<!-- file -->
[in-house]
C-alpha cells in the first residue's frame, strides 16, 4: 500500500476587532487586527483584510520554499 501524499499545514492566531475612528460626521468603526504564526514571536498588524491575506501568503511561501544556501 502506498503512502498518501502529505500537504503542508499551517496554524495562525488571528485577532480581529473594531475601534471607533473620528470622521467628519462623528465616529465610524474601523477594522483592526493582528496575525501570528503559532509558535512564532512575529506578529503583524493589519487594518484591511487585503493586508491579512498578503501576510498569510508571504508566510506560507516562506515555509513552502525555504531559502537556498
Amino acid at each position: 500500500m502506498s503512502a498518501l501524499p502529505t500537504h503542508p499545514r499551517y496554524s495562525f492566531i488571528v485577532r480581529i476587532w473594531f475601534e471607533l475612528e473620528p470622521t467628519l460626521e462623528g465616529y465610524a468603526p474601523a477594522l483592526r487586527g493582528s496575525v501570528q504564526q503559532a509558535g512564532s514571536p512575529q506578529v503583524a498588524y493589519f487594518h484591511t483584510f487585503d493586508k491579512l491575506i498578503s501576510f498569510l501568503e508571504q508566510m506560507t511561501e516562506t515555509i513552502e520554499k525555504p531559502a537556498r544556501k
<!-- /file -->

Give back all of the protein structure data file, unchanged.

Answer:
[in-house]
C-alpha cells in the first residue's frame, strides 16, 4: 500500500476587532487586527483584510520554499 501524499499545514492566531475612528460626521468603526504564526514571536498588524491575506501568503511561501544556501 502506498503512502498518501502529505500537504503542508499551517496554524495562525488571528485577532480581529473594531475601534471607533473620528470622521467628519462623528465616529465610524474601523477594522483592526493582528496575525501570528503559532509558535512564532512575529506578529503583524493589519487594518484591511487585503493586508491579512498578503501576510498569510508571504508566510506560507516562506515555509513552502525555504531559502537556498
Amino acid at each position: 500500500m502506498s503512502a498518501l501524499p502529505t500537504h503542508p499545514r499551517y496554524s495562525f492566531i488571528v485577532r480581529i476587532w473594531f475601534e471607533l475612528e473620528p470622521t467628519l460626521e462623528g465616529y465610524a468603526p474601523a477594522l483592526r487586527g493582528s496575525v501570528q504564526q503559532a509558535g512564532s514571536p512575529q506578529v503583524a498588524y493589519f487594518h484591511t483584510f487585503d493586508k491579512l491575506i498578503s501576510f498569510l501568503e508571504q508566510m506560507t511561501e516562506t515555509i513552502e520554499k525555504p531559502a537556498r544556501k